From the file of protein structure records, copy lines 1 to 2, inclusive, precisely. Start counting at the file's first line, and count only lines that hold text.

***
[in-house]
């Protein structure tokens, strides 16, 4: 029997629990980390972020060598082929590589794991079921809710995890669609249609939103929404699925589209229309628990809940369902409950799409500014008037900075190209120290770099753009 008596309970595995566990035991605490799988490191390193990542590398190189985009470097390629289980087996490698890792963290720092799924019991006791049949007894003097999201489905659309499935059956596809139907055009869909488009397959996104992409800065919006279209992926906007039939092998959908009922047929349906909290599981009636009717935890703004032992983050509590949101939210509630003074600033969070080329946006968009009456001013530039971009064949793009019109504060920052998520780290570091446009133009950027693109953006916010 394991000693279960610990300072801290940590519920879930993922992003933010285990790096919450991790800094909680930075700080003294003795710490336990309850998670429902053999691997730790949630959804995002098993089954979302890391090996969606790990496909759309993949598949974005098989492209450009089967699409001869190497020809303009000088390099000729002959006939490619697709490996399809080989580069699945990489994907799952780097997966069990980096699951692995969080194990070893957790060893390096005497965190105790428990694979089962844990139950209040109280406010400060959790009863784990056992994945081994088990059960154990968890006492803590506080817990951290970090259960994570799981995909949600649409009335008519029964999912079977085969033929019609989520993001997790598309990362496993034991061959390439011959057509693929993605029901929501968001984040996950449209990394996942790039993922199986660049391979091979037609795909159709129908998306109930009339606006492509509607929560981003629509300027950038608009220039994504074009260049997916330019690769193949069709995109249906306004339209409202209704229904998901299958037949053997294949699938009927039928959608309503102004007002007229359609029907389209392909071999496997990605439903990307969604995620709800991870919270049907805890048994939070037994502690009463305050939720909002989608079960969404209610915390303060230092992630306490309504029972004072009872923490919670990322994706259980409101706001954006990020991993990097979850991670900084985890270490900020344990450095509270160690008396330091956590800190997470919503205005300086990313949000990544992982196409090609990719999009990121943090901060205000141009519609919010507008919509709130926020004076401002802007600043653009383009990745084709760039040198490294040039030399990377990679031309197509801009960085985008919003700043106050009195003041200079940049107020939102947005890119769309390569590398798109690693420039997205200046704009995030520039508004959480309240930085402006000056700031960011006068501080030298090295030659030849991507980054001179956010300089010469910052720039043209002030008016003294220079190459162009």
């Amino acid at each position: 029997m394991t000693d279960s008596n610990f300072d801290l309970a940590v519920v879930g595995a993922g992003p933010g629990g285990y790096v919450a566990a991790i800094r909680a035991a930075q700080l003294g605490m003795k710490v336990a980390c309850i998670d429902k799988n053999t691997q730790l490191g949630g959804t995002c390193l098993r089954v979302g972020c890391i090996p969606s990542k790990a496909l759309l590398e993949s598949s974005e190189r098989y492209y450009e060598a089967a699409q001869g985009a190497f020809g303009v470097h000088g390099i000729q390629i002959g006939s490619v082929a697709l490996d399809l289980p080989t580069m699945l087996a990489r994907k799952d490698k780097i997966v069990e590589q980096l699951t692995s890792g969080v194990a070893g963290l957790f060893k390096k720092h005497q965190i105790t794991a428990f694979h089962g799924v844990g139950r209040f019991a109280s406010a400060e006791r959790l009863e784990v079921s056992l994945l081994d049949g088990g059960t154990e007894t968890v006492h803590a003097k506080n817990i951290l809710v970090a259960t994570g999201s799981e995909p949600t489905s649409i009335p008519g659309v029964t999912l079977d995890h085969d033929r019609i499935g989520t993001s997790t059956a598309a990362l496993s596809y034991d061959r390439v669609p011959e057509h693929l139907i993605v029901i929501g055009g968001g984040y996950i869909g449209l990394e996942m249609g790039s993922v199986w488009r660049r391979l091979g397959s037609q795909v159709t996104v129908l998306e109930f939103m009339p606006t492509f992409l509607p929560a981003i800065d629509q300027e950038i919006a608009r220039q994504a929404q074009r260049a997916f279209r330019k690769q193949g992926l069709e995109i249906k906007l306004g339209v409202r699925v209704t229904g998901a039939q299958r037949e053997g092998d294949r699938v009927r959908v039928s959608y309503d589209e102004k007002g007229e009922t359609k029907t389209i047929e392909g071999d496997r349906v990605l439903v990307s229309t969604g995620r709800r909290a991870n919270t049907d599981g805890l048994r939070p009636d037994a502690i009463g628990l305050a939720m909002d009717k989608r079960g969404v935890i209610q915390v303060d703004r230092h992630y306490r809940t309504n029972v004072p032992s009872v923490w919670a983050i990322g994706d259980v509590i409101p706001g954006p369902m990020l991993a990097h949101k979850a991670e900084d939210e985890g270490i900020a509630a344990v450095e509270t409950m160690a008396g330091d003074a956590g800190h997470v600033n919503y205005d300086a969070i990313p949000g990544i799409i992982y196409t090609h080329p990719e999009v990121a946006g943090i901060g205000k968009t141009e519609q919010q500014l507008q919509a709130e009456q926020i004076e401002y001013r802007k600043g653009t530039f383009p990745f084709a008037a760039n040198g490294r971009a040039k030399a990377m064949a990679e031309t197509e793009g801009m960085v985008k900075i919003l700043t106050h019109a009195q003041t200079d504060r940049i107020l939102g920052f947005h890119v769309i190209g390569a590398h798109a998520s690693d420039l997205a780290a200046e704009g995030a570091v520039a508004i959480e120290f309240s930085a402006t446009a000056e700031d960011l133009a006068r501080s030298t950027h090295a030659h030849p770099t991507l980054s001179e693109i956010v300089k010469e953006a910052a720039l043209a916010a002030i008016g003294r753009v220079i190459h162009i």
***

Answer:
[in-house]
């Protein structure tokens, strides 16, 4: 029997629990980390972020060598082929590589794991079921809710995890669609249609939103929404699925589209229309628990809940369902409950799409500014008037900075190209120290770099753009 008596309970595995566990035991605490799988490191390193990542590398190189985009470097390629289980087996490698890792963290720092799924019991006791049949007894003097999201489905659309499935059956596809139907055009869909488009397959996104992409800065919006279209992926906007039939092998959908009922047929349906909290599981009636009717935890703004032992983050509590949101939210509630003074600033969070080329946006968009009456001013530039971009064949793009019109504060920052998520780290570091446009133009950027693109953006916010 394991000693279960610990300072801290940590519920879930993922992003933010285990790096919450991790800094909680930075700080003294003795710490336990309850998670429902053999691997730790949630959804995002098993089954979302890391090996969606790990496909759309993949598949974005098989492209450009089967699409001869190497020809303009000088390099000729002959006939490619697709490996399809080989580069699945990489994907799952780097997966069990980096699951692995969080194990070893957790060893390096005497965190105790428990694979089962844990139950209040109280406010400060959790009863784990056992994945081994088990059960154990968890006492803590506080817990951290970090259960994570799981995909949600649409009335008519029964999912079977085969033929019609989520993001997790598309990362496993034991061959390439011959057509693929993605029901929501968001984040996950449209990394996942790039993922199986660049391979091979037609795909159709129908998306109930009339606006492509509607929560981003629509300027950038608009220039994504074009260049997916330019690769193949069709995109249906306004339209409202209704229904998901299958037949053997294949699938009927039928959608309503102004007002007229359609029907389209392909071999496997990605439903990307969604995620709800991870919270049907805890048994939070037994502690009463305050939720909002989608079960969404209610915390303060230092992630306490309504029972004072009872923490919670990322994706259980409101706001954006990020991993990097979850991670900084985890270490900020344990450095509270160690008396330091956590800190997470919503205005300086990313949000990544992982196409090609990719999009990121943090901060205000141009519609919010507008919509709130926020004076401002802007600043653009383009990745084709760039040198490294040039030399990377990679031309197509801009960085985008919003700043106050009195003041200079940049107020939102947005890119769309390569590398798109690693420039997205200046704009995030520039508004959480309240930085402006000056700031960011006068501080030298090295030659030849991507980054001179956010300089010469910052720039043209002030008016003294220079190459162009």